Note: Feverfew is another one of those herbs that pregnant women should avoid. Are you noticing a trend here? When it comes to using herbs in a medicinal form—and even in a culinary form—pregnant women really need to be cautious! Always talk with your health care professional before using any herbs when you are pregnant.

Scientists discovered that Feverfew can help reduce a fever, common cold symptoms, and arthritis pain. As the following research study shows, this herb can even alleviate the symptoms associate with migraine headaches. So, if you are prone to headaches, like me, and even migraines, Feverfew might just come to our aid!

I added Feverfew to my list of 5 more essential medicinal herbs, not only for its healing properties, but because you can easily grow this herb as a perennial. Feverfew does well in hardiness zones 5-9, and you can sow the seeds right into your garden soil. Generally, Feverfew likes full sun, but in climates where the afternoon sun can be very strong, it won’t object to a bit of partial shade.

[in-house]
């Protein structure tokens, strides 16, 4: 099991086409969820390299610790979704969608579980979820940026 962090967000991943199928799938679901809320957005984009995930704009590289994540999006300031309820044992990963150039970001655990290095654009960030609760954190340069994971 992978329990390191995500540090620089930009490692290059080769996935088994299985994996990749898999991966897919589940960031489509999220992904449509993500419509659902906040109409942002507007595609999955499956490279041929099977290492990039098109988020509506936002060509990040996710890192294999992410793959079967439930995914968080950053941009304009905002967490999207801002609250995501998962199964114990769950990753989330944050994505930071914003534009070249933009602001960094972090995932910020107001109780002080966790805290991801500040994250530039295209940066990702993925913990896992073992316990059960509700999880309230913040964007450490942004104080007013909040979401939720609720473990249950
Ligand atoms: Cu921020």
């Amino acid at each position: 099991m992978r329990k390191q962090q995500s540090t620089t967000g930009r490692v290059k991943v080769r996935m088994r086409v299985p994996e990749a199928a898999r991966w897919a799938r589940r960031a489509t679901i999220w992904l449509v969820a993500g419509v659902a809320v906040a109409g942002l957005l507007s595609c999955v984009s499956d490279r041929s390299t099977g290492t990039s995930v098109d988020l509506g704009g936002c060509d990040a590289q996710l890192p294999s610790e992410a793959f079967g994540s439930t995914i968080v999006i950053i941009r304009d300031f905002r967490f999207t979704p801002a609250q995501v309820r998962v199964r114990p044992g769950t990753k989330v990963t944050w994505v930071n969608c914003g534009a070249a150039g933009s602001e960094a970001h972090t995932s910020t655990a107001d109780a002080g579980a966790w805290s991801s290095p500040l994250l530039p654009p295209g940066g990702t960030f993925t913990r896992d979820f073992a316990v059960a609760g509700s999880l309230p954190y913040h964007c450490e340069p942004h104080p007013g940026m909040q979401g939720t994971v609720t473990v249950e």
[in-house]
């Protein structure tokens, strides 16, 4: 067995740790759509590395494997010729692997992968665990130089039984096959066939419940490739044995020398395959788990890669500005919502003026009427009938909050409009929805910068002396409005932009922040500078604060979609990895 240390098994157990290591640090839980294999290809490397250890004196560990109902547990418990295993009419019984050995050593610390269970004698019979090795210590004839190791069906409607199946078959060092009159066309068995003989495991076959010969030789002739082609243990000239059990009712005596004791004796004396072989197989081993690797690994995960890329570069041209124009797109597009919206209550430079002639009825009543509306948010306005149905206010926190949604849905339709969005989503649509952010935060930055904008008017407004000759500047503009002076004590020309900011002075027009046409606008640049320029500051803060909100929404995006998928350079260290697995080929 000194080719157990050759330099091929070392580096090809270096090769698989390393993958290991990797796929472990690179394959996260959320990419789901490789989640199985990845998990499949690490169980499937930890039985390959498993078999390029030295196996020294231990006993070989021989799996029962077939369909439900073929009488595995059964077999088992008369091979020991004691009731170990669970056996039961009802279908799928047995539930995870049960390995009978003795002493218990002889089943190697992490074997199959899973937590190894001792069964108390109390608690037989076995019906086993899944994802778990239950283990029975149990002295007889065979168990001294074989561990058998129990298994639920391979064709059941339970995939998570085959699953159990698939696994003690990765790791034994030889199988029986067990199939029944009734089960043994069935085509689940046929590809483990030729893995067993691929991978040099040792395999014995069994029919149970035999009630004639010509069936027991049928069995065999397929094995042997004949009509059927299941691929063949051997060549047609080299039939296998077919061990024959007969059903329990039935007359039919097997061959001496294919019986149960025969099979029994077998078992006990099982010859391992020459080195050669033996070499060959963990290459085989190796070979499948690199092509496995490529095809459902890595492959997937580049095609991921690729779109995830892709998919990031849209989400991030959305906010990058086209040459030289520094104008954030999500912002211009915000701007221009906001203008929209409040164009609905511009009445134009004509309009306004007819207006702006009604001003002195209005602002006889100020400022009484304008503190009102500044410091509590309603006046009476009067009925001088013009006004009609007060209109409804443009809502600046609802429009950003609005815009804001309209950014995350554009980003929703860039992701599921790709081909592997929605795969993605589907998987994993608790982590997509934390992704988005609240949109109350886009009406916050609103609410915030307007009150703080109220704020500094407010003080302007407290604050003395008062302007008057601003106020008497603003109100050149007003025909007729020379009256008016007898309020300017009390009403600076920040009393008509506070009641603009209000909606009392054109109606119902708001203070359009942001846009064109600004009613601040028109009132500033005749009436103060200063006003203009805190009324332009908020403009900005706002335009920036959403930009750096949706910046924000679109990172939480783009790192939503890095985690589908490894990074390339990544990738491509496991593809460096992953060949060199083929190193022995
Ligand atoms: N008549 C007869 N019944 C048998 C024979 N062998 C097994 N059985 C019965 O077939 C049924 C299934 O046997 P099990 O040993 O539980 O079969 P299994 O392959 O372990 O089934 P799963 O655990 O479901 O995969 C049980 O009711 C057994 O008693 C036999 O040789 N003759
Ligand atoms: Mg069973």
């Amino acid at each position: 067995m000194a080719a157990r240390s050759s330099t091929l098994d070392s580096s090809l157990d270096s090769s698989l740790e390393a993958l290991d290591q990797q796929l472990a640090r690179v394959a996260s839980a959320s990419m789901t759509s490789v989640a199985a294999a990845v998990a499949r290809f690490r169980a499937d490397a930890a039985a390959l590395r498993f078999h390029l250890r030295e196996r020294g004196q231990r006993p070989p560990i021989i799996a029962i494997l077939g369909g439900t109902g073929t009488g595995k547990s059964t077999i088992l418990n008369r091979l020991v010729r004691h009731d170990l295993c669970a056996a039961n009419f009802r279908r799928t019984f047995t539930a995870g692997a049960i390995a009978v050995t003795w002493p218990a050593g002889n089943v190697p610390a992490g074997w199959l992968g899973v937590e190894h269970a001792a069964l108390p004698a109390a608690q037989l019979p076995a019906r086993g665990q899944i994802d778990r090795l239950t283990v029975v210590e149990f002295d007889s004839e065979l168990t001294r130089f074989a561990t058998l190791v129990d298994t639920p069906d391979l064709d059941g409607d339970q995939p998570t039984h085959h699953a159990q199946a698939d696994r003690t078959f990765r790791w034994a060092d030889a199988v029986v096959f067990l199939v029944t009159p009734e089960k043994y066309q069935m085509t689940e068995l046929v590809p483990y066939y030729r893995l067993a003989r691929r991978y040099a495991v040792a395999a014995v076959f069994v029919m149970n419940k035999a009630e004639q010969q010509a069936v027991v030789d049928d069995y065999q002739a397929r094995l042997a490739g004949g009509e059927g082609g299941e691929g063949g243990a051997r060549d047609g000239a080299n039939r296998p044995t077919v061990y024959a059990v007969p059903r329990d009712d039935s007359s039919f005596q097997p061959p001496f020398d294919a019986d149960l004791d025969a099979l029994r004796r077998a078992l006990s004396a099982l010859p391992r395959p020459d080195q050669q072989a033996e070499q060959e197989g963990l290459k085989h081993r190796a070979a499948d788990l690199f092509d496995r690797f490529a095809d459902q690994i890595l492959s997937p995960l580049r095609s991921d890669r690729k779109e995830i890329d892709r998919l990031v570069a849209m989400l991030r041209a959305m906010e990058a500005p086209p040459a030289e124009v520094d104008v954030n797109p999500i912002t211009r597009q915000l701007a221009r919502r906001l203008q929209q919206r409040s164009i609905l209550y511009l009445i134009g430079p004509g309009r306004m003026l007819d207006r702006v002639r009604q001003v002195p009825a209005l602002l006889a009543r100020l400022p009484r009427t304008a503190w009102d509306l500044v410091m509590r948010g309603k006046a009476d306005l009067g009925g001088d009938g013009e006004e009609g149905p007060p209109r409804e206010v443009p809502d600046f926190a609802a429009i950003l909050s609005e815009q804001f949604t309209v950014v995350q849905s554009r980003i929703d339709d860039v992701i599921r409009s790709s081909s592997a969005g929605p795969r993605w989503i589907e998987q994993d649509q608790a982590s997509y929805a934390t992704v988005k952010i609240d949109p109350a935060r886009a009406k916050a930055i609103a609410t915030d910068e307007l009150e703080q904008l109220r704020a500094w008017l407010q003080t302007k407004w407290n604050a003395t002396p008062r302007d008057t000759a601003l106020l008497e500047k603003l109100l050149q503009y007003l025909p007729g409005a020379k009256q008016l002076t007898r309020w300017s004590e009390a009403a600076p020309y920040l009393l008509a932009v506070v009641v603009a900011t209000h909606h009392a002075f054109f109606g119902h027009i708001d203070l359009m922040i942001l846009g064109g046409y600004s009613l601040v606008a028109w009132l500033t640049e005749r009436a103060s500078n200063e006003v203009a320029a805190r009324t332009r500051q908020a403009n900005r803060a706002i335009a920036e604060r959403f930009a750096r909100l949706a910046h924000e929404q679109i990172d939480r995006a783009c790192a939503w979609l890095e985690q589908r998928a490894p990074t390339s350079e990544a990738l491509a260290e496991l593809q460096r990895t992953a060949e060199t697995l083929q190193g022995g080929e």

When it comes to growing Rosemary, keep in mind that this plant is native to the Mediterranean. It likes warm weather and gentle breezes, so you will have your best luck growing Rosemary in hardiness zones 7-10. (You may even be able to squeak by in zone 6.)

But don’t despair if you live in a colder climate. You can still grow Rosemary. Just make sure that you grow this herb in pots and bring it inside before cold winter temperatures strike.

You’ll want to start growing Rosemary with small plants or root cuttings. This is much easier for you than trying to grow Rosemary from seed.

Now, why do we want to grow Rosemary? First, Rosemary is an excellent culinary herb that you can use in any traditional kitchen, especially when it comes to making your own seasoning blends. In my How to Make Homemade Seasoning Blends video, I show you how to make seasonings with Rosemary, including Italian Seasoning and Herbs de Provence.

Second, when it comes to using Rosemary for its medicinal purposes, scientific research discovered that it helps make an excellent brain tonic by enhancing the uptake of oxygen to the brain, which may show promise in the treatment of Alzheimer’s disease.